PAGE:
My instinct is to side with the Commission and the Court on this issue. In my view, the merger review decision‑making process necessarily engages what I would call ‘public law values’, which mean that constitutional considerations are potentially relevant to all merger review decisions. It's quite orthodox to interpret decision-making powers as not detracting from fundamental aspects of our constitution. Further, I think the Commission is entitled to put signficant weight on the potential reduction of news media plurality in this case. The essential question is one of predicting certain outcomes following a change in market structure, and in particular the effects of increased market concentration. These are areas of analysis well within the Commission’s usual expertise. So there are good grounds to stick with the Commission’s (and the High Court’s) decision to decline the proposed merger on constitutional grounds.
However, the difficulty for the Commission (and the High Court) in the context of this appeal is that this is not how they justified their decision. While there are hints in each case that they are treating news media plurality as a constitutional level consideration, the main argument they use for taking it into account is an interpretation of the Commerce Act that if wider benefits can be taken into account then wider detriments can be too. The Commission goes as far as to say that they can take into account an “adverse impact on the environment, employment, privacy interests, or other constituents of social welfare” when making their decision.
That’s a big call. It widens the scope of what we tend to think of as competition law and has the potential to take the Commission into social policy and distributional politics that are beyond its traditional areas of expertise. There are theories of competition law that do allow for such a broad range of political trade‑offs to be made when particular decisions arise (the work of Michael Dowdle from NUS is a prominent example), but I think there are real challenges with applying those theories in this case. First, it requires a departure from the ordinary interpretation of the Commerce Act to bring such broad considerations into the scope of merger review decision‑making. That's not a king-hit argument by itself, but it does suggest that a strong justification is needed to support a more 'creative' interpretation of the Commission's powers. This feeds in to a second point, which is that neither the Commission nor the Court carry their analysis very far in terms of how they envisage competition law functioning effectively if non-efficiency factors carry so much weight. If they have something like the Dowdle model in mind, that hasn't been clearly articulated as yet. And third, even if this kind of model is what is intended, as far as I’m aware these political thoeries of competition law have never been explicitly applied in any mature economy that New Zealand might like to compare itself to. That means any justification for the Commission having such broad political power definitely starts on the back foot.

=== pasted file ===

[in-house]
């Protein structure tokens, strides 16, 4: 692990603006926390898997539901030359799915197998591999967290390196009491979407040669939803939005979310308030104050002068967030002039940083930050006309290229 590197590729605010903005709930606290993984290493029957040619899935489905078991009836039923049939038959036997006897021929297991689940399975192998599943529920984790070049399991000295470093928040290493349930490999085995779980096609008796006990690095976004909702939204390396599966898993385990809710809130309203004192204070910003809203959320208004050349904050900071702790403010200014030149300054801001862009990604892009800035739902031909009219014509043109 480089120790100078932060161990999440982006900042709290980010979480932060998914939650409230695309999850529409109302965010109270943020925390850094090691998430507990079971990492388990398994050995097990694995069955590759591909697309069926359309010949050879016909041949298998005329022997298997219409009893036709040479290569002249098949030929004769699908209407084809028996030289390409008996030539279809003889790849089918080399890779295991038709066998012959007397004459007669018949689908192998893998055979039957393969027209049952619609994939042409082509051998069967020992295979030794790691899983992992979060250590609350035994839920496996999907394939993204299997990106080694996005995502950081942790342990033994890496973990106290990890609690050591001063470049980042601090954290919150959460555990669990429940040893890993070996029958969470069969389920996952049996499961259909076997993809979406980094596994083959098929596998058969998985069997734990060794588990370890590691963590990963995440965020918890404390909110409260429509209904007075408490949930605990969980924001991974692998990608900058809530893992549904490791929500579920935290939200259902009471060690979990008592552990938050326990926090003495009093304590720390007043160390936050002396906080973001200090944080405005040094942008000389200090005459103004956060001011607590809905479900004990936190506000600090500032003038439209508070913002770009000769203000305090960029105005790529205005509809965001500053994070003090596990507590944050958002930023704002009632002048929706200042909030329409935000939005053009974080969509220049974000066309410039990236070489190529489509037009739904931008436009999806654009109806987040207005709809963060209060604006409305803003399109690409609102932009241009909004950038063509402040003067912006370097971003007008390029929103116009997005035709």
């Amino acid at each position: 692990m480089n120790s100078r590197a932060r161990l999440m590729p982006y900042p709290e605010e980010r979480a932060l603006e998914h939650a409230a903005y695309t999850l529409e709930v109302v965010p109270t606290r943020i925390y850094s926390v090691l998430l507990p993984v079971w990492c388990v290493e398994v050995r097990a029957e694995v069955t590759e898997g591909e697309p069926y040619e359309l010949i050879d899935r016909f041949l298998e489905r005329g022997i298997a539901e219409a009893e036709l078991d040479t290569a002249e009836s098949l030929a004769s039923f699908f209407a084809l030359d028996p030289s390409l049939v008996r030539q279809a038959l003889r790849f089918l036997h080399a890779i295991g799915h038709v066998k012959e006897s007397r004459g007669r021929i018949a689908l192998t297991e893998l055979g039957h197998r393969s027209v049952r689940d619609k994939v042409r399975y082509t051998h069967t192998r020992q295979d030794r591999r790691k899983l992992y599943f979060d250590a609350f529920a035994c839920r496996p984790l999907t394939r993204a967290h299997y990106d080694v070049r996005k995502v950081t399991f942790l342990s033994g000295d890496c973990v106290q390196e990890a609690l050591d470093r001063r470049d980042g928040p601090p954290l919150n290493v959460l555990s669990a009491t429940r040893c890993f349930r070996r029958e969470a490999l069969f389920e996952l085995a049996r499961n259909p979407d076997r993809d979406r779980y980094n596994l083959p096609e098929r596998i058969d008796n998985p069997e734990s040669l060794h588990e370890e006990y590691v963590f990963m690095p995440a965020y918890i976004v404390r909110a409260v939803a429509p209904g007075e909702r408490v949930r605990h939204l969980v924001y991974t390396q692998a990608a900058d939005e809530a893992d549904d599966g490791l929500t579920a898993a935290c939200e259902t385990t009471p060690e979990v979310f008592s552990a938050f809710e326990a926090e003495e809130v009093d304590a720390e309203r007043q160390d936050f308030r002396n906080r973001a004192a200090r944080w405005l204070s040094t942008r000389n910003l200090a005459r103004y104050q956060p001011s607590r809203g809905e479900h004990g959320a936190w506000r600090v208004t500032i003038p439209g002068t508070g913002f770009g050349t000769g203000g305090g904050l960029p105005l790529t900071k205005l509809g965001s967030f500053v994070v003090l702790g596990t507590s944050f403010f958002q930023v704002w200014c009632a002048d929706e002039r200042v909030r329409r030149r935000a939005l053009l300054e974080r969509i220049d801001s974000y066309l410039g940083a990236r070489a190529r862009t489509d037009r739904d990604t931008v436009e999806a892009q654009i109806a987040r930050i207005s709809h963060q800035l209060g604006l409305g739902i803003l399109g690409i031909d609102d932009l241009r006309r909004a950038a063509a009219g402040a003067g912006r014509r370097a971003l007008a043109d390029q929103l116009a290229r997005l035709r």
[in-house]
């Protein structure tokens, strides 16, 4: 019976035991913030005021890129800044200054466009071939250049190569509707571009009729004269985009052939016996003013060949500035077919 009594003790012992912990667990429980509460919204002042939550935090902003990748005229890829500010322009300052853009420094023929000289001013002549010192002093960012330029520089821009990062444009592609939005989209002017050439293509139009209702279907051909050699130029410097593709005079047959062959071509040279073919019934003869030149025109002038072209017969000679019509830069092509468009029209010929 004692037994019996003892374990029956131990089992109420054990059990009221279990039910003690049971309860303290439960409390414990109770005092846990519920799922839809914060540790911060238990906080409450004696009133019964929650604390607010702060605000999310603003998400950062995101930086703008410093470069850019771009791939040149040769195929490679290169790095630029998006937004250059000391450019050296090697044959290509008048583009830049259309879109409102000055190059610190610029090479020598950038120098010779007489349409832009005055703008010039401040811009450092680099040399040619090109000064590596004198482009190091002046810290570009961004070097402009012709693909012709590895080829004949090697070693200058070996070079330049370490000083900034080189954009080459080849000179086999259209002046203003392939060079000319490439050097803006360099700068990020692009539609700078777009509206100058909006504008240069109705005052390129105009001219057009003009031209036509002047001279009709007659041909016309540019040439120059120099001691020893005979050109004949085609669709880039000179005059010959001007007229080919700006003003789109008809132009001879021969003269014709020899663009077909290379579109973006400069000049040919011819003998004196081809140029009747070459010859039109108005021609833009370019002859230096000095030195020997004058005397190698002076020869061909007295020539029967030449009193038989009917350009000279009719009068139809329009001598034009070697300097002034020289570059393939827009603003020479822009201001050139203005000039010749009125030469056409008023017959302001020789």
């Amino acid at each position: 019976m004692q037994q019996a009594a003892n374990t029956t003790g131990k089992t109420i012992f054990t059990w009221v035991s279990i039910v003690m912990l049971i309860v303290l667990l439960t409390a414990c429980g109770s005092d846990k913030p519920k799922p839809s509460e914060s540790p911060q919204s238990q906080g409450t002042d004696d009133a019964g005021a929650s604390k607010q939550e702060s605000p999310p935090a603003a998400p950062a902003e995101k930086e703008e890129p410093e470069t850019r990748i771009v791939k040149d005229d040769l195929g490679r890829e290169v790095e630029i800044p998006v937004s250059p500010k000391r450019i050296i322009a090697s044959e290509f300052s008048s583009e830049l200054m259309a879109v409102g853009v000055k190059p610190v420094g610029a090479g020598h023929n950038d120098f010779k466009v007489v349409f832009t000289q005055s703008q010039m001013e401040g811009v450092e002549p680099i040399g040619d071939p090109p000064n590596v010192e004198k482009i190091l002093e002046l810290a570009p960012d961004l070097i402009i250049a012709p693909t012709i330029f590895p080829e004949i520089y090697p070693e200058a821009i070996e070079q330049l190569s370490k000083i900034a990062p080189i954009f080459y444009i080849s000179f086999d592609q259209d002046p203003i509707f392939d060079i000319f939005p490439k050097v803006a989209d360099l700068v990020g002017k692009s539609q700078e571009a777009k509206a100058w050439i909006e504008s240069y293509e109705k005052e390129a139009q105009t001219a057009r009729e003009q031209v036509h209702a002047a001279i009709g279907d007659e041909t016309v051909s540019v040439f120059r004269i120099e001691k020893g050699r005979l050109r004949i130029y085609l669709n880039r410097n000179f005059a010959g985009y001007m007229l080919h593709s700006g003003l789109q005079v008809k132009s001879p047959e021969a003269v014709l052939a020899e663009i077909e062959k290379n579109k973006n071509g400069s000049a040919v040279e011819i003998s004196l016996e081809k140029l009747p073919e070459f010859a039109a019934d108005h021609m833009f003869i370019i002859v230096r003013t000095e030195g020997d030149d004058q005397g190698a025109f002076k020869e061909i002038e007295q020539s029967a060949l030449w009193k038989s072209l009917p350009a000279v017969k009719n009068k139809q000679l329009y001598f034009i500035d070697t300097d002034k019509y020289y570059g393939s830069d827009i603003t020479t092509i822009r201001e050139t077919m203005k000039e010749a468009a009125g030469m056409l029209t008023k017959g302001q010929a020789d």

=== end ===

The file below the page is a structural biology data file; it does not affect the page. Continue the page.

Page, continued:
So where does this leave the Court of Appeal? I think it will be inclined to accept that a reduction in news media plurality is a relevant consideration. And they may not be too worried about the theoretical concerns I have raised here - this is just one decision, and can't be the foundation of a theoretical framework all on its own. But at the same time there is the potential for the NZME/Fairfax legal team to convince the Court of Appeal that the reasoning of the Commission and the High Court on the issue of news media plurality is quite unattractive. Either way, the decision is likely to shape how we view competition law in New Zealand for the foreseeable future.